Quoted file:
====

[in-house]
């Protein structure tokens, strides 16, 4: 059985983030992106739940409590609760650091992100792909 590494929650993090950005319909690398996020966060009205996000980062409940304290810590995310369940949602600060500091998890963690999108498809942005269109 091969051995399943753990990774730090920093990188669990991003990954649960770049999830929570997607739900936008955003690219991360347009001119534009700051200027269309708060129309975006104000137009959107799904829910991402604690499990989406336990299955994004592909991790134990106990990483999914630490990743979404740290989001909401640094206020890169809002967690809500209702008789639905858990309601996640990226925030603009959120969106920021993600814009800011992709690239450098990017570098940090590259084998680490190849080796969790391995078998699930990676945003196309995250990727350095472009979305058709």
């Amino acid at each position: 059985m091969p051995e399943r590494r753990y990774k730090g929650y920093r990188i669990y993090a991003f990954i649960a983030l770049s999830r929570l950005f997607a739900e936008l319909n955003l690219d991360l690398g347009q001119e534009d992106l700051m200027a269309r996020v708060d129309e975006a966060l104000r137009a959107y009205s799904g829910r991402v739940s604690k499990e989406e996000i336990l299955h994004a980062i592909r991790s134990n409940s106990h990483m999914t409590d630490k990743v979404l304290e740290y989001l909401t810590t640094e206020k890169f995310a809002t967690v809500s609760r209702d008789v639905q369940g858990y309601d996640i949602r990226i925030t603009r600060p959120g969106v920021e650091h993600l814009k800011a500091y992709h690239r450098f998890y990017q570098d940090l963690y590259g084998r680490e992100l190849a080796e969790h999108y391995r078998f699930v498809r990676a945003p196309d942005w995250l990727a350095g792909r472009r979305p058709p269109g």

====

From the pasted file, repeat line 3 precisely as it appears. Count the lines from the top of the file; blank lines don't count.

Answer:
């Amino acid at each position: 059985m091969p051995e399943r590494r753990y990774k730090g929650y920093r990188i669990y993090a991003f990954i649960a983030l770049s999830r929570l950005f997607a739900e936008l319909n955003l690219d991360l690398g347009q001119e534009d992106l700051m200027a269309r996020v708060d129309e975006a966060l104000r137009a959107y009205s799904g829910r991402v739940s604690k499990e989406e996000i336990l299955h994004a980062i592909r991790s134990n409940s106990h990483m999914t409590d630490k990743v979404l304290e740290y989001l909401t810590t640094e206020k890169f995310a809002t967690v809500s609760r209702d008789v639905q369940g858990y309601d996640i949602r990226i925030t603009r600060p959120g969106v920021e650091h993600l814009k800011a500091y992709h690239r450098f998890y990017q570098d940090l963690y590259g084998r680490e992100l190849a080796e969790h999108y391995r078998f699930v498809r990676a945003p196309d942005w995250l990727a350095g792909r472009r979305p058709p269109g």